This is the Wintergatan Marble Machine, built by Swedish musician Martin Molin.

This impossible to comprehend ‘instrument’ is a hand-made music box that powers a kick drum, bass, vibraphone and other instruments using a hand crank and 2,000 marbles.

To conceive this is beyond dreaming. To build this is beyond engineering. To play this is beyond musicianship.

The project began around Autumn of 2014. As the contraption neared completion, Molin and his team wrote that “the closer the machine gets to be finished the harder it gets to finish it”.

“It is strange how that happens, when the finish line is in sight, everything slows down automatically except the avalanche of new unforeseen problems. We need to start making music now and spend less time picking up marbles from the floor soon soon soon. But it is happening. When it is finished, music will follow.”

What started out as a two month project ended up taking fourteen months to complete.


“I drew out the dimensions in 3D software,” Molin said, starting with an 80cm cube on which the machine was built. But after that, the machine was made using a technique philosophically similar to that of moulage, or moulding clothes directly onto a fashion doll.

Each piece was built by Molin, moulded and adjusted gradually, leading to this musical monstrosity.

“The marbles, you know, they behave like water. The nature of water is that it just breaks through everything. After 100,000 years it can make a hole in stone. The marbles act like that, it doesn’t matter what I’m doing to try to tame them. They are just flooding every wall I’m putting up. … I’ll have to fix some escaping marble issues in order to tour.”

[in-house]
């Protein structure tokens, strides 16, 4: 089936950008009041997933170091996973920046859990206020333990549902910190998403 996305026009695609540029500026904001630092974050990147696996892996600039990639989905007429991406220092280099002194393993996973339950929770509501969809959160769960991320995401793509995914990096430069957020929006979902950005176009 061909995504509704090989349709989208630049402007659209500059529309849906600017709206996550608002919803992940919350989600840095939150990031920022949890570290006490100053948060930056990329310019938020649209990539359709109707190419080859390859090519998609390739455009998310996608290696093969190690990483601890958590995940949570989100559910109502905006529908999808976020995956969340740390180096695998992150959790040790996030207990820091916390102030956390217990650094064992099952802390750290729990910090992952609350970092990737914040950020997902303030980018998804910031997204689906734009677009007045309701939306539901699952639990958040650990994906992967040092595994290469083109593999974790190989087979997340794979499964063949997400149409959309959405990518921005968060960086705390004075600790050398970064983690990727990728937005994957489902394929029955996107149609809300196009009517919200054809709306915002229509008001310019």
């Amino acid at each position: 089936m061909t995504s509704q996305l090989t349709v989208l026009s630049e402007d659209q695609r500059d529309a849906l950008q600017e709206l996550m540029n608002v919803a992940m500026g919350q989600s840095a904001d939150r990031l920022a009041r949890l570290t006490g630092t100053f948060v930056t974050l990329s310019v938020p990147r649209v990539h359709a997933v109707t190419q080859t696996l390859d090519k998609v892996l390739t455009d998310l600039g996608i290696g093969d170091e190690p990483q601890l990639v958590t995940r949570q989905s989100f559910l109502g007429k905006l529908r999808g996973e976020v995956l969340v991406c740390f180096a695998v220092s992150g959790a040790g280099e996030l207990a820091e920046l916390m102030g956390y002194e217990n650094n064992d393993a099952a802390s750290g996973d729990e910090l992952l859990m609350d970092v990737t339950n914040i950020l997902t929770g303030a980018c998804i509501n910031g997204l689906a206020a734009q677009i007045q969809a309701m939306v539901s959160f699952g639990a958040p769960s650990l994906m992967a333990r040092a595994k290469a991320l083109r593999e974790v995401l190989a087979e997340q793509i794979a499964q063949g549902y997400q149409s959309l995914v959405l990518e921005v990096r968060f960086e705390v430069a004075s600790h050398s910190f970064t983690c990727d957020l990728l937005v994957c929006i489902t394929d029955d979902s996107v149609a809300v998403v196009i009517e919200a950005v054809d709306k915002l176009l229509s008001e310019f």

You gotta wonder what the black marble does.

The more one understands about the complexity of this machine, the more awe it inspires. Not only is it a functioning piece of musical art… it is programmable. Its central wheel is a 32 bar loop, and the key of the song can be adjusted while playing. In the video below, it starts in E minor and runs into C major for its second wheel.

“In theory you could go on forever,” Molin said.


“It’s all about the grid,” he continues. “I grew up making music on Midi, and everyone makes music on a grid nowadays, on computers. Even before digital they made fantastic, programmable music instruments. In bell towers and church towers that play a melody they always have a programming wheel exactly like the one that is on the marble machine.”

If this doesn’t impress the pants right off you… you have simply lost the will to live my friend. This is art of the highest caliber, where engineering collides with music resulting in something this world has never seen before… and is all the better for its sheer existence.

Behold… Wintergatan.

If you’d like a deeper look into the process that created the Wintergatan Marble Machine…


This had to be an influence on this somehow.

This had to be an influence on this somehow.